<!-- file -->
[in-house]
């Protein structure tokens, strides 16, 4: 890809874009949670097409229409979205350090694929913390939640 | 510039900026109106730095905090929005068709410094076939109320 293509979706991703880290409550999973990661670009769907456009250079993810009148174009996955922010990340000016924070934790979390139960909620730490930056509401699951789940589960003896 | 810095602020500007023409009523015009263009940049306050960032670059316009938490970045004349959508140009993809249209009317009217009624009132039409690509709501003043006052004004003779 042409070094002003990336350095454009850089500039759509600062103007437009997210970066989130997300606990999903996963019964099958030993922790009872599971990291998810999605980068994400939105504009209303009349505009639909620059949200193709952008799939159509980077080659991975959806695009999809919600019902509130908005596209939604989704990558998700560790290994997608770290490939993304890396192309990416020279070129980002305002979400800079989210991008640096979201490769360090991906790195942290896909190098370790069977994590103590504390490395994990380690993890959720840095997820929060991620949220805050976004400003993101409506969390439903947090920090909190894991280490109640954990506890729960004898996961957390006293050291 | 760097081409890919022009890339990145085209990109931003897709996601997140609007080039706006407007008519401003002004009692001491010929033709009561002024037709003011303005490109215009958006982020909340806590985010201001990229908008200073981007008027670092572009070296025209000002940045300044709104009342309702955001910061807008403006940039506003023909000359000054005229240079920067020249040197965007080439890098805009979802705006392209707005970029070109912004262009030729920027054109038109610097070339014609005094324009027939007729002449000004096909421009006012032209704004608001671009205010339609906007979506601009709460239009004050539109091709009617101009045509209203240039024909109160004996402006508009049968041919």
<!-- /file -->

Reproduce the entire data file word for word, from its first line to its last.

[in-house]
């Protein structure tokens, strides 16, 4: 890809874009949670097409229409979205350090694929913390939640 | 510039900026109106730095905090929005068709410094076939109320 293509979706991703880290409550999973990661670009769907456009250079993810009148174009996955922010990340000016924070934790979390139960909620730490930056509401699951789940589960003896 | 810095602020500007023409009523015009263009940049306050960032670059316009938490970045004349959508140009993809249209009317009217009624009132039409690509709501003043006052004004003779 042409070094002003990336350095454009850089500039759509600062103007437009997210970066989130997300606990999903996963019964099958030993922790009872599971990291998810999605980068994400939105504009209303009349505009639909620059949200193709952008799939159509980077080659991975959806695009999809919600019902509130908005596209939604989704990558998700560790290994997608770290490939993304890396192309990416020279070129980002305002979400800079989210991008640096979201490769360090991906790195942290896909190098370790069977994590103590504390490395994990380690993890959720840095997820929060991620949220805050976004400003993101409506969390439903947090920090909190894991280490109640954990506890729960004898996961957390006293050291 | 760097081409890919022009890339990145085209990109931003897709996601997140609007080039706006407007008519401003002004009692001491010929033709009561002024037709003011303005490109215009958006982020909340806590985010201001990229908008200073981007008027670092572009070296025209000002940045300044709104009342309702955001910061807008403006940039506003023909000359000054005229240079920067020249040197965007080439890098805009979802705006392209707005970029070109912004262009030729920027054109038109610097070339014609005094324009027939007729002449000004096909421009006012032209704004608001671009205010339609906007979506601009709460239009004050539109091709009617101009045509209203240039024909109160004996402006508009049968041919």